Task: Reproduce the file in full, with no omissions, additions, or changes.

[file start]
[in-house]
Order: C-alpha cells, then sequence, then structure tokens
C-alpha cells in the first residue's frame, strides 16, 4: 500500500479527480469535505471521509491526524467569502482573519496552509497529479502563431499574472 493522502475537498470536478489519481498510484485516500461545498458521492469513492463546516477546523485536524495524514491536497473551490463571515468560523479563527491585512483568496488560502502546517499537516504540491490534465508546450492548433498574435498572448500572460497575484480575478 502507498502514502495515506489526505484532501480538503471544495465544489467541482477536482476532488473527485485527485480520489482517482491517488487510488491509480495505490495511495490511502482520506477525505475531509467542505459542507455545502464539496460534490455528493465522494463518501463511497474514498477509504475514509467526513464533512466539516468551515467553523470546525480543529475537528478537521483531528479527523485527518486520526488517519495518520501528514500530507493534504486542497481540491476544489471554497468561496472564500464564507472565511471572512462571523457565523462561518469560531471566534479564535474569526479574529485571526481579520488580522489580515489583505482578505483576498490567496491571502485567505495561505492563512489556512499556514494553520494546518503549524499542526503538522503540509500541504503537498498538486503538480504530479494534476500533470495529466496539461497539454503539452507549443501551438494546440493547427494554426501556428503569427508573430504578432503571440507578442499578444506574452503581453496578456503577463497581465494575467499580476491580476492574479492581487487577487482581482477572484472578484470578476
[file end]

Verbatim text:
[in-house]
Order: C-alpha cells, then sequence, then structure tokens
C-alpha cells in the first residue's frame, strides 16, 4: 500500500479527480469535505471521509491526524467569502482573519496552509497529479502563431499574472 493522502475537498470536478489519481498510484485516500461545498458521492469513492463546516477546523485536524495524514491536497473551490463571515468560523479563527491585512483568496488560502502546517499537516504540491490534465508546450492548433498574435498572448500572460497575484480575478 502507498502514502495515506489526505484532501480538503471544495465544489467541482477536482476532488473527485485527485480520489482517482491517488487510488491509480495505490495511495490511502482520506477525505475531509467542505459542507455545502464539496460534490455528493465522494463518501463511497474514498477509504475514509467526513464533512466539516468551515467553523470546525480543529475537528478537521483531528479527523485527518486520526488517519495518520501528514500530507493534504486542497481540491476544489471554497468561496472564500464564507472565511471572512462571523457565523462561518469560531471566534479564535474569526479574529485571526481579520488580522489580515489583505482578505483576498490567496491571502485567505495561505492563512489556512499556514494553520494546518503549524499542526503538522503540509500541504503537498498538486503538480504530479494534476500533470495529466496539461497539454503539452507549443501551438494546440493547427494554426501556428503569427508573430504578432503571440507578442499578444506574452503581453496578456503577463497581465494575467499580476491580476492574479492581487487577487482581482477572484472578484470578476